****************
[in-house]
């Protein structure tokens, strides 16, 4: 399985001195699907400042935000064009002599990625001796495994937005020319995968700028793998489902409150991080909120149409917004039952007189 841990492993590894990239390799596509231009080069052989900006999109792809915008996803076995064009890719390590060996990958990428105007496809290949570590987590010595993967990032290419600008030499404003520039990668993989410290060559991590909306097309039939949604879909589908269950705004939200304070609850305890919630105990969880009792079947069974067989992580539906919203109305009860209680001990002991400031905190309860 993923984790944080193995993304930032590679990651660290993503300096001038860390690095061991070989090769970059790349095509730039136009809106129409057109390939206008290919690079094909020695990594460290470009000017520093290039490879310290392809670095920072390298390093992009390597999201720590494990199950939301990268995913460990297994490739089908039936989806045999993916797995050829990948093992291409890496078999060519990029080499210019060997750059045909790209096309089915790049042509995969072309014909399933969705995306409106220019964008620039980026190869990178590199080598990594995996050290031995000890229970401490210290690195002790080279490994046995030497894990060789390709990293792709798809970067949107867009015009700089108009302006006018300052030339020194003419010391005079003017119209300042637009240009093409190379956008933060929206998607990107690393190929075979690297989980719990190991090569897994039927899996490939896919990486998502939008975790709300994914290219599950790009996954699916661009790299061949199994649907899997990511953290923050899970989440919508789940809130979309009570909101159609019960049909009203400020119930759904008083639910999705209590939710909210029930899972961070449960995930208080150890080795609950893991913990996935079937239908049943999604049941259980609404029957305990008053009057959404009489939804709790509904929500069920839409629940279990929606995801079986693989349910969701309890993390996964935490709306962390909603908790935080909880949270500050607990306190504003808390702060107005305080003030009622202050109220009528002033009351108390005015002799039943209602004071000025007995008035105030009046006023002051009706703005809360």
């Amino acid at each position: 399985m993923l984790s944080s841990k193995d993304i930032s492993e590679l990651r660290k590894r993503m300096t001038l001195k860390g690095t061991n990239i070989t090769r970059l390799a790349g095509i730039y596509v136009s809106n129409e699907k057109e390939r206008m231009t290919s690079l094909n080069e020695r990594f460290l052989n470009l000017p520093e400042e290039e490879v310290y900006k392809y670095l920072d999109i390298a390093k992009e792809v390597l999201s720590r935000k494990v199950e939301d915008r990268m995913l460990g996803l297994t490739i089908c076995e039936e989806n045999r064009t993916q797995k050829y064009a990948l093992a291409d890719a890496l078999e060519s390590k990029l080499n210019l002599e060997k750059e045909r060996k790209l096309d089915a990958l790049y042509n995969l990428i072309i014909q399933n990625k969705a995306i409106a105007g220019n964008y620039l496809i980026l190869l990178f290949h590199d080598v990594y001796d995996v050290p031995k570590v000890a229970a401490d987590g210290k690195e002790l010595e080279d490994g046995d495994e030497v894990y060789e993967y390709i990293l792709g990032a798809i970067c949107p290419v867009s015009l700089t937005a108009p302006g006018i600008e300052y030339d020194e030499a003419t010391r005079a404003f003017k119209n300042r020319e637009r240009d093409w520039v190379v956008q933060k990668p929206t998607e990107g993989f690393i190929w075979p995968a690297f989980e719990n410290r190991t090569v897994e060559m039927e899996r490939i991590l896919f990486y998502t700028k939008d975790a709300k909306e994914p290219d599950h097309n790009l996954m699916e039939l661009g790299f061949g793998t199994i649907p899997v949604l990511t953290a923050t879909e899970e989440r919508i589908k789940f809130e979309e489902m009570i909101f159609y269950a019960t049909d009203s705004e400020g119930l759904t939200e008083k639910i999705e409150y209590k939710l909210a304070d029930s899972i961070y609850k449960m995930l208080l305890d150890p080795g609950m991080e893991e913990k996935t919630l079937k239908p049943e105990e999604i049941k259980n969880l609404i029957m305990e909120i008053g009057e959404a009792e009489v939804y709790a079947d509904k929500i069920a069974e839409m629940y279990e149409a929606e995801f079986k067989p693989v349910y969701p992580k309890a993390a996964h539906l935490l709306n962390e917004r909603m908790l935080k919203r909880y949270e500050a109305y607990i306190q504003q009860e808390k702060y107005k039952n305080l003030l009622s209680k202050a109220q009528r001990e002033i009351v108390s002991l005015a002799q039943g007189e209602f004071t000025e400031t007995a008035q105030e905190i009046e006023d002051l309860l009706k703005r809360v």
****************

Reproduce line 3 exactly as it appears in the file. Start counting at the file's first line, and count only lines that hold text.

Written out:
């Amino acid at each position: 399985m993923l984790s944080s841990k193995d993304i930032s492993e590679l990651r660290k590894r993503m300096t001038l001195k860390g690095t061991n990239i070989t090769r970059l390799a790349g095509i730039y596509v136009s809106n129409e699907k057109e390939r206008m231009t290919s690079l094909n080069e020695r990594f460290l052989n470009l000017p520093e400042e290039e490879v310290y900006k392809y670095l920072d999109i390298a390093k992009e792809v390597l999201s720590r935000k494990v199950e939301d915008r990268m995913l460990g996803l297994t490739i089908c076995e039936e989806n045999r064009t993916q797995k050829y064009a990948l093992a291409d890719a890496l078999e060519s390590k990029l080499n210019l002599e060997k750059e045909r060996k790209l096309d089915a990958l790049y042509n995969l990428i072309i014909q399933n990625k969705a995306i409106a105007g220019n964008y620039l496809i980026l190869l990178f290949h590199d080598v990594y001796d995996v050290p031995k570590v000890a229970a401490d987590g210290k690195e002790l010595e080279d490994g046995d495994e030497v894990y060789e993967y390709i990293l792709g990032a798809i970067c949107p290419v867009s015009l700089t937005a108009p302006g006018i600008e300052y030339d020194e030499a003419t010391r005079a404003f003017k119209n300042r020319e637009r240009d093409w520039v190379v956008q933060k990668p929206t998607e990107g993989f690393i190929w075979p995968a690297f989980e719990n410290r190991t090569v897994e060559m039927e899996r490939i991590l896919f990486y998502t700028k939008d975790a709300k909306e994914p290219d599950h097309n790009l996954m699916e039939l661009g790299f061949g793998t199994i649907p899997v949604l990511t953290a923050t879909e899970e989440r919508i589908k789940f809130e979309e489902m009570i909101f159609y269950a019960t049909d009203s705004e400020g119930l759904t939200e008083k639910i999705e409150y209590k939710l909210a304070d029930s899972i961070y609850k449960m995930l208080l305890d150890p080795g609950m991080e893991e913990k996935t919630l079937k239908p049943e105990e999604i049941k259980n969880l609404i029957m305990e909120i008053g009057e959404a009792e009489v939804y709790a079947d509904k929500i069920a069974e839409m629940y279990e149409a929606e995801f079986k067989p693989v349910y969701p992580k309890a993390a996964h539906l935490l709306n962390e917004r909603m908790l935080k919203r909880y949270e500050a109305y607990i306190q504003q009860e808390k702060y107005k039952n305080l003030l009622s209680k202050a109220q009528r001990e002033i009351v108390s002991l005015a002799q039943g007189e209602f004071t000025e400031t007995a008035q105030e905190i009046e006023d002051l309860l009706k703005r809360v």